Port Huron and the Great Lakes Maritime Center, a great place for boat watching!

A great place for ship watching!

Many people enjoy the pastime of watching freighters sailing in various parts of the Great Lakes and the St Lawrence Seaway. All have a favorite spot to watch and photograph from, but most have a spot that they dream of visiting someday. For many, that spot is Port Huron with its Great Lakes Maritime Center, home to the international headquarters of boatnerd.com.

The Blue Water Bridge with the Fort Gratiot Lighthouse’s green flash in the distance.

Salties and Lakers, Tankers and ‘Footers’ pass by the watchers at the Maritime Center on a regular basis. Following is a random gathering of ships that have sailed past Port Huron in the last year. Most were photographed from the Maritime Center, but some were captured at the Blue Water Bridge or the Fort Gratiot Lighthouse.

Know Your Ships – Do You Have Your Copy Yet?

Roger LeLievre

Roger LeLievre’s phenomenal book, Know Your Ships -2012 edition, is now available! This book is a must have for anyone with an interest in the ships and shipping on the Great Lakes.

It includes information on renamed ships, recently scrapped ships, and other changes that have occurred since the last issue. The pages are filled with information, spectacular photography, and more.

In the Port Huron area you can find a copy at The Great Lakes Maritime Center, the Thomas Edison Inn, the Lightship Huron, and the St Clair Pharmacy. Online, you can order your copy of Know Your Ships as well as other books, DVDs and apparel at http://www.knowyourships.com. Orders are taken by mail at: Know Your Ships, 317 S. Division St #8, Ann Arbor, MI 48104. Call (906)632-8417.

Thanks, Roger, for another great issue of Know Your Ships!!

Shipping Season has Officially Ended on the Great Lakes

The Great Lakes in Winter, not a fit place for man or ship.

A few nights ago, on January 18, 2012, the 2011 Great Lakes shipping season officially came to a close with the closing of the Poe Lock in the Soo.  What does this really mean for the ship watchers and boatnerds of the Great Lakes?  It means there will be very few ships for the next 67 days. It does not mean there won’t be any ships at all.

The Soo Locks are an engineering masterpiece that require attention and maintenance to remain in good working order, and that is a very big, very cold, very dirty job. The US Army Corp of Engineers – Detroit District is responsible for the care and repair of the Locks, the channels, and the breakwaters of the St. Mary’s River, a vital part of the Great Lakes navigational system. This year the Saginaw was the last ship to clear the Locks before the midnight closing.

The Poe Lock is scheduled to reopen on March 25, 2012, weather permitting.  This will mark the beginning of the 2012 Great Lakes shipping season and the return of the regular traffic in our Great Lakes and their connecting waterways and tributaries. Is it March 25 yet?


The New Kid on the Lakes

The brand new Algoma Mariner

There is a new kid on the Great Lakes by the name of the Algoma Mariner.  She is a 740 foot maximum Seaway size, Coastal Class self unloading bulk carrier with the capacity to haul 37,162 tons, or the equivalent of 83,242,880 lbs.  Built at the Nantong Mingde shipyard in China, it arrived home in Canada on August 3, 2011.  The Algoma Mariner was supposed to be a conversion of the Algoma Central’s ship the Algoport, but the Algoport foundered at sea while being towed to China.  It broke apart and sank, so the Algoma Mariner is a completely new vessel.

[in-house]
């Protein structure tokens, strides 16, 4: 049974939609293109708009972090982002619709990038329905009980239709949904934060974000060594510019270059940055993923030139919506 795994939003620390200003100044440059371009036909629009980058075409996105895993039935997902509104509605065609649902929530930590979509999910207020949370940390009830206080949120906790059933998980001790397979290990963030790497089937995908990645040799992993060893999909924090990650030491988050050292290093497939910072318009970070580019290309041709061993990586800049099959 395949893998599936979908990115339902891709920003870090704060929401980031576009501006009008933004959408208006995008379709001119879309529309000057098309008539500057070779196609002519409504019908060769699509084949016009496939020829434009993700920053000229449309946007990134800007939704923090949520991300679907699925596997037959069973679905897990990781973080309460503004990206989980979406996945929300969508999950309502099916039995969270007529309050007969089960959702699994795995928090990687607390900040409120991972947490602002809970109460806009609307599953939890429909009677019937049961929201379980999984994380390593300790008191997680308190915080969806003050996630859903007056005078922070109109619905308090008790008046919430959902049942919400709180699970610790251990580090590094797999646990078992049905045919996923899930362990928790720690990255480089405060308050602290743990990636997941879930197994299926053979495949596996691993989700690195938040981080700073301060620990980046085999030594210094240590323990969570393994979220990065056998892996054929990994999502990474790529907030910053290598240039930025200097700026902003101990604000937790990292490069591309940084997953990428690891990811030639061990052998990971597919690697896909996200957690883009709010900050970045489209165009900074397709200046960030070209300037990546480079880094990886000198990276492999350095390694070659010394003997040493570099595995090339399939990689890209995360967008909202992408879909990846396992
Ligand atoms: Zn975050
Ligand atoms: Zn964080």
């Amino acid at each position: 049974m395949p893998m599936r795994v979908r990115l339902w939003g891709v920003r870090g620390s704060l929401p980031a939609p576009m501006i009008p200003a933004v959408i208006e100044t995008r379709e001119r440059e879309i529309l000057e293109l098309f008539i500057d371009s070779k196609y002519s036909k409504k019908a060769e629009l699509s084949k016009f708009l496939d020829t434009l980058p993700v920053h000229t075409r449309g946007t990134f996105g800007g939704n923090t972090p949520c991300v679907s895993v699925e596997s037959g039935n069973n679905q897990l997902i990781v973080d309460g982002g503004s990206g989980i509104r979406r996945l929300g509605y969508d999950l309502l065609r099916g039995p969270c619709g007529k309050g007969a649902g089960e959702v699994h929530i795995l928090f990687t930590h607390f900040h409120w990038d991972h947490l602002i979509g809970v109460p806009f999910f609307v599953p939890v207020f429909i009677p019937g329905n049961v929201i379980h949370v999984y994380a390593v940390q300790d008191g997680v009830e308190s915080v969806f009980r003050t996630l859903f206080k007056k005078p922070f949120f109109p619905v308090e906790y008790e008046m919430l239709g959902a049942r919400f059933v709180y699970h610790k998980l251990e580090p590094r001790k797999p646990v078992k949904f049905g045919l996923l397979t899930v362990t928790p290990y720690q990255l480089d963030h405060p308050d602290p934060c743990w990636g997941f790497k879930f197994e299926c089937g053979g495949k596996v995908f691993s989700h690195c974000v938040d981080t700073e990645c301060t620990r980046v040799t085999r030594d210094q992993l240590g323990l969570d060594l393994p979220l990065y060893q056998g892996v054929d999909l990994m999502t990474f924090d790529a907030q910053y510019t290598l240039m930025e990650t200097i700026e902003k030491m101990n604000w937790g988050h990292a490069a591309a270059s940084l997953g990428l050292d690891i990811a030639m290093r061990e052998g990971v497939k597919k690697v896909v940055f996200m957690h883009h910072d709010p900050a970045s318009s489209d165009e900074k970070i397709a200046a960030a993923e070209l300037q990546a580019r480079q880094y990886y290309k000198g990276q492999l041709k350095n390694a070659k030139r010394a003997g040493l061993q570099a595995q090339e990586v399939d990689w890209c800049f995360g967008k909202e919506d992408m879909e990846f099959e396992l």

Its your town, what do you want to hear about?

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I love Port Huron.

I have not lived here long, but I have grown very fond of this area and Most of the people here.  I enjoy blogging about the awesome people, places, and happenings around town.  But, because I have not lived here long I may not know some of the Off-the-beaten-path great spots that are uniquely Port Huron.

If there is something that you would like to see here, whether it is a place you love, your business, or just something you would like to see shared here, please leave a comment or send me an email (you can find the address on my about me page) feel free to.

Ship Watching at Vantage Point

Port Huron is known as one of the best spots along the Great Lakes Shipping Channel for ship watching.  There are several key sites along the Port Huron shoreline, but arguably one of the best ship viewing places is at Vantage Point.  The friends at the Maritime Center provide narrative to accompany the passing of each ship.  This narrative, provided by the great folks from boatnerd.com, gives technical information such as size, power source, and type of cargo.  It also includes such trivia as date and place the ship was built; different names, owners, and jobs the ship has done in the past; and where it is heading currently.  The river is not to wide in front of Vantage Point, so the ships are close enough to view, photograph, and enjoy.  Vantage Point provides a cafe, ample seating indoor and out, and a friendly atmosphere in which to enjoy your ship watching experience.

Northbound patiently waiting for Southbound to pass

ship viewing at Vantage Point